Well Posedness of the Viscous Eikonal Equation and Existence of Optimal Controls

We assume that the boundaries of Ω are chosen such that the equation

$$ \left\{ \begin{array}{rll} -\varepsilon\text{div}(M\nabla T_{H})&=\tilde f&\qquad\text{in}~{{\varOmega}},\\ T_{H}&=0&\qquad\text{on}~{\varGamma}_{i},\quad i=1,\ldots,n,\\ \varepsilon M\nabla T_{H}\cdot n &=0&\qquad\text{on}~{\varGamma}_{N} \end{array}\right. $$

has a unique solution THH2(Ω) for any \(\tilde f\in L^{2}({{\varOmega }})\). Moreover we assume that \(M\in W^{1,\infty }({{\varOmega }})^{d\times d}\) and that M(x)vvα|v|2 for a.e. xΩ holds. Further, for any \(u\in \mathbb {R}^{n}\) we assume the existence of gW2,6(Ω) with \(g|_{{\varGamma }_{i}}=u_{i}\) for i = 1, … , n, g vanishing in a neighbourhood of ΓN, and \(\|g\|_{W^{2,6}({{\varOmega }})}\leq c|u|_{\mathbb {R}^{n}}\), with c independent of u. For example \(g={\sum }_{i=1}^{n}u_{i}g_{i}\) can be chosen where the functions gi are chosen as smooth bump functions which are equal to 1 on \(\bar \omega _{i}\), vanish near ΓN and have the property supp(gi) ∩supp(gj) = for all i, j = 1, … , n. Moreover for \(\tilde T:=T_{H}+g\in H^{2}({{\varOmega }})\), we have \(\tilde T|_{{\varGamma }_{i}}=u_{i}\) for all i = 1, … , n and

$$ \varepsilon {\int}_{{{\varOmega}}} M\nabla T_{H}\cdot \nabla v~\mathrm{d}x={\int}_{{{\varOmega}}} \tilde fv+ \varepsilon \text{div}(M\nabla g)v~\mathrm{d}x $$

for all \(v\in V:= {H^{1}_{0}}({{\varOmega }}\cup {\varGamma }_{N})=\{v\in H^{1}({{\varOmega }})~|~v|_{{\varGamma }_{i}}=0,~i=1,\ldots ,n\}\). In the subsequent developments (5) will be used with \(\tilde f\) replaced by

$$ -\sqrt{\beta+|\nabla (T_{H} +g)|_{M}^{2}}+ \varepsilon\text{div}(M\nabla g)+1. $$

Theorem 1

For ε > 0 sufficiently large (4) has a unique solution

$$ T\in W^{2,6}({{\varOmega}}). $$

Moreover there exists a constant c, independent of \(u\in \mathbb {R}^{n}\), and β ∈ [0, 1] such that \(\|T\|_{W^{2,6}} \le c(1+ |u|)\).


1. Existence: Let \(T_{H}\in {H^{1}_{0}}({{\varOmega }}\cup {\varGamma }_{N})\) be fixed. Then we set

$$ f(T_{H})(x):=-\sqrt{\beta+|\nabla(T_{H}(x)+g(x))|_{M}^{2}} $$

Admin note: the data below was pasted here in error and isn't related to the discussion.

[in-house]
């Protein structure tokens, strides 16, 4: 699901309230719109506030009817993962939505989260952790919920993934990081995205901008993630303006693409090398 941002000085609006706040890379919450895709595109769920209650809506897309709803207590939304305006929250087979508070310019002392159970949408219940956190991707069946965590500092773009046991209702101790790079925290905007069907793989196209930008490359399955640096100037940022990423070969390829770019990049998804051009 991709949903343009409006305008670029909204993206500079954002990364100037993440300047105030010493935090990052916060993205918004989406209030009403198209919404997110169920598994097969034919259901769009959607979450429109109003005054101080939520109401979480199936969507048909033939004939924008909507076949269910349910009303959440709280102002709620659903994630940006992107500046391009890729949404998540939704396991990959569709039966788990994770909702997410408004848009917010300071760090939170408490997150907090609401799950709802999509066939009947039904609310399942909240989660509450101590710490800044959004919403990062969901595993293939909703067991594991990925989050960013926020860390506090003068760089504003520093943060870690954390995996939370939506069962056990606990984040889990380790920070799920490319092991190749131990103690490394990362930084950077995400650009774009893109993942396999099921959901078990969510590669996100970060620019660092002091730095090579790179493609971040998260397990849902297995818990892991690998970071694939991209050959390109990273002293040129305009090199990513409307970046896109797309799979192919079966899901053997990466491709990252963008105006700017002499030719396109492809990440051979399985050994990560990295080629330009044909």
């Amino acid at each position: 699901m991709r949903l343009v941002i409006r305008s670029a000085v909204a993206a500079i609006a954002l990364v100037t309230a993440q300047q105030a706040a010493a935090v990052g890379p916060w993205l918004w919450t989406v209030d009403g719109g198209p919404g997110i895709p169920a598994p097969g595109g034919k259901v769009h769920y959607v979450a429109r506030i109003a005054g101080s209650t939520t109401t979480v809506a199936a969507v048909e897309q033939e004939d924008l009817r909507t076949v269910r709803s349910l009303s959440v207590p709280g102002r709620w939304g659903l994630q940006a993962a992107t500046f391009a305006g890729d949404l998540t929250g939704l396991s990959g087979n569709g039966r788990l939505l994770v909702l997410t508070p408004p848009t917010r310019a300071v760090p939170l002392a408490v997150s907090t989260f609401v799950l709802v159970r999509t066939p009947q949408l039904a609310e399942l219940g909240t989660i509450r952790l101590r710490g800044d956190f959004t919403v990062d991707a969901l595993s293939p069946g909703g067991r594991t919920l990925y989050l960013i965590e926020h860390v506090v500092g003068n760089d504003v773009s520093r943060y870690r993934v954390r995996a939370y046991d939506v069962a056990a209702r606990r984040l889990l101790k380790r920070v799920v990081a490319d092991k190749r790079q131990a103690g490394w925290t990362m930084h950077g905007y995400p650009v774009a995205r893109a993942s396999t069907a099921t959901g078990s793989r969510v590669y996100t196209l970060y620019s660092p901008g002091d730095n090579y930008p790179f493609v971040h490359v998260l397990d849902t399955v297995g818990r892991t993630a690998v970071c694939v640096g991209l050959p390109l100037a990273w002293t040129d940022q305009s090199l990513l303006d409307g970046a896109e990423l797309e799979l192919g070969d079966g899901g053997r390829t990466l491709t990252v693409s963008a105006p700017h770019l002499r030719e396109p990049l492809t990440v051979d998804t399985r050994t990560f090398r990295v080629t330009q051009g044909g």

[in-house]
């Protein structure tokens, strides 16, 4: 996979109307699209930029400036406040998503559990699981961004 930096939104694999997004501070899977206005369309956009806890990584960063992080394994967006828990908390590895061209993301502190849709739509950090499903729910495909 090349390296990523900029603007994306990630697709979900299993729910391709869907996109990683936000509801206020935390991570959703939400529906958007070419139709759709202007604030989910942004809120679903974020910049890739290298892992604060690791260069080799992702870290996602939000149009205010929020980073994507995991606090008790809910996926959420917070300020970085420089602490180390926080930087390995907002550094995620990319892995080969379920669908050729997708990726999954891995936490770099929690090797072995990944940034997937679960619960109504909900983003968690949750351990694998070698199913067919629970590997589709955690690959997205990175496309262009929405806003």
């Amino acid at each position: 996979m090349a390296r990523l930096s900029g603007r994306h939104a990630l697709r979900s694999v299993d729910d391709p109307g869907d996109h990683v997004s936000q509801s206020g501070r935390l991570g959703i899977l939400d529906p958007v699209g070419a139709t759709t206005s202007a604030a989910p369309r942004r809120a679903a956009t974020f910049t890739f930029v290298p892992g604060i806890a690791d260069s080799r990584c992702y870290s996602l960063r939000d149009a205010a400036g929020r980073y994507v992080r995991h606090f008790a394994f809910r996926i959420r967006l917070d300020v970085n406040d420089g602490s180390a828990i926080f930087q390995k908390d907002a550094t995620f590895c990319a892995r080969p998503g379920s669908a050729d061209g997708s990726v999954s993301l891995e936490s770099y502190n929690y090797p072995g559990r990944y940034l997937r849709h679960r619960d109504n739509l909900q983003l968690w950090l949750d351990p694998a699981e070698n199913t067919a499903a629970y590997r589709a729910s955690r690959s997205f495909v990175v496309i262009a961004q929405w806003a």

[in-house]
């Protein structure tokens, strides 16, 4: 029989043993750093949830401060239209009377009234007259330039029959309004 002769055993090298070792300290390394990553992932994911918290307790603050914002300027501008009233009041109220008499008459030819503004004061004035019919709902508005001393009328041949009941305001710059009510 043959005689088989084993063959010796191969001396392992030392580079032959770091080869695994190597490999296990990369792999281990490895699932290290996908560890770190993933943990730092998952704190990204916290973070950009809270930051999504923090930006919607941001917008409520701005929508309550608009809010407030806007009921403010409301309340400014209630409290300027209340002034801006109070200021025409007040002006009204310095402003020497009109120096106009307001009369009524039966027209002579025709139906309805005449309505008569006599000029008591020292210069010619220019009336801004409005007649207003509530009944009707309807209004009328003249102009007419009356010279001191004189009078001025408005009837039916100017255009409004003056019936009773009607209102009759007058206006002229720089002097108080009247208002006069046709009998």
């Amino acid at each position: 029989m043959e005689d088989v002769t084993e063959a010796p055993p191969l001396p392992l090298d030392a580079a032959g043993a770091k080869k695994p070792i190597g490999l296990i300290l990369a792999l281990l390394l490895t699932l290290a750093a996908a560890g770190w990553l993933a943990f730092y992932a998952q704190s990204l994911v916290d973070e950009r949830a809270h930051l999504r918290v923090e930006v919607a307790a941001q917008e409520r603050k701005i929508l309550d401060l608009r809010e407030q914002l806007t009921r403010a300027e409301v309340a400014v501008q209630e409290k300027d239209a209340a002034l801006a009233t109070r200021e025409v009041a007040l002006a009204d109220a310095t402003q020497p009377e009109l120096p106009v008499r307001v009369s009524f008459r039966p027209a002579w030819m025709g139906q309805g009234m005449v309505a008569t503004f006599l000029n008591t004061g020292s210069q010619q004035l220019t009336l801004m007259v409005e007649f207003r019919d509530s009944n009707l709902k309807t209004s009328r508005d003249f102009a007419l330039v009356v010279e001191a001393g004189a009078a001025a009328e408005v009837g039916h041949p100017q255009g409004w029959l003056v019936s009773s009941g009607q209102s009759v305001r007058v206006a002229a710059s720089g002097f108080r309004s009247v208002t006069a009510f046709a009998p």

with β ∈ [0, 1]. Since THV, gW2,6(Ω) and \(M\in W^{1,\infty }({{\varOmega }})^{d\times d}\) it follows that f(TH) ∈ L2(Ω). Now let wH2(Ω) be the unique solution of

$$ \left\{ \begin{array}{rll} -\varepsilon\text{div}(M\nabla w)&=f(T_{H})+\varepsilon\text{div}(M\nabla g)+1&\qquad\text{in}~{{\varOmega}},\\ w&=0&\qquad\text{on}~{\varGamma},\\ \varepsilon M\nabla w\cdot n &=0&\qquad\text{on}~{\varGamma}_{N} \end{array}\right. $$

with the estimate

$$ \|w\|_{H^{2}({{\varOmega}})}\leq c(\|f(T_{H})\|_{L^{2}({{\varOmega}})}+|u|+1). $$

Thus we can define the operator \(G\colon V \rightarrow H^{2}({{\varOmega }}) \subset V \), G: THw which satisfies the inequality

$$ \|G(T_{H})\|_{H^{2}({{\varOmega}})}\leq c(M,\varepsilon)(\|T_{H}\|_{V}+|u|+1), $$

with c(M, ε) independent of β ∈ [0, 1] and TH. In the following we shall utilize Schaefer’s fixed point theorem in order to prove that G has a fixed point. At first we prove that \(G\colon V\rightarrow V\) is continuous and compact. Let {TH, k}kV be a convergent sequence with limit TH in V. We set wk := G(TH, k) and have

$$ \sup_{k}\|w_{k}\|_{H^{2}({{\varOmega}})}<\infty, $$

according to (7). The compact embedding of H2(Ω) ∩ V in V implies the existence of a subsequence {wk} and of a wV with \(w_{k}\rightarrow w\) in V. By taking the limit in the weak formulation of (6) we see that G(TH) = w. Thus \(G\colon V\rightarrow V\) is continuous. A similar argument shows that \(G\colon V \rightarrow V\) is compact. In order to apply Schaefer fixed point theorem we have to further show that the set

$$ \{T\in V ~|~T=\lambda G(T)~\text{for some}~0<\lambda\leq1\} $$

is bounded in V. Let THV be such that TH = λG(TH) for some 0 < λ ≤ 1. Then we have

$$ -\varepsilon\text{div}(M\nabla T_{H})=\lambda(f(T_{H})+\varepsilon \text{div}(M\nabla g)+1)\quad\text{a.e. in }{{\varOmega}}. $$

Multiplying this equation with TH and integrating over Ω, we obtain by Young’s inequality and the fact that 0 < λ ≤ 1:

$$ \begin{array}{@{}rcl@{}} \varepsilon\alpha\|\nabla T_{H}\|_{L^{2}({{\varOmega}})}^{2}&\leq&\varepsilon{\int}_{{{\varOmega}}} M\nabla T_{H}\cdot\nabla T_{H}~\mathrm{d}x\\ & =&\lambda{\int}_{{{\varOmega}}}\left( -\sqrt{\beta+|\nabla(T_{H}+g)|_{M}^{2}}+1+\varepsilon \text{div}(M\nabla g)\right)T_{H}~\mathrm{d}x\\ &\leq& \|M\|_{\infty}^{2}\|\nabla T_{H}\|_{L^{2}({{\varOmega}})}^{2}+\frac 32\|T_{H}\|_{L^{2}({{\varOmega}})}^{2} + \frac{\varepsilon^{2}}{2}\|\text{div}(M\nabla g)\|_{L^{2}({{\varOmega}})}^{2}\\ && +\|M\|_{\infty}^{2}\|\nabla g\|_{L^{2}({{\varOmega}})}^{2}+\frac{|{{\varOmega}}|}{2}(\beta+1)\\ &\leq& c(M)\left( \|\nabla T_{H}\|_{L^{2}({{\varOmega}})}^{2}+\varepsilon^{2}|u|^{2}+1+\beta\right), \end{array} $$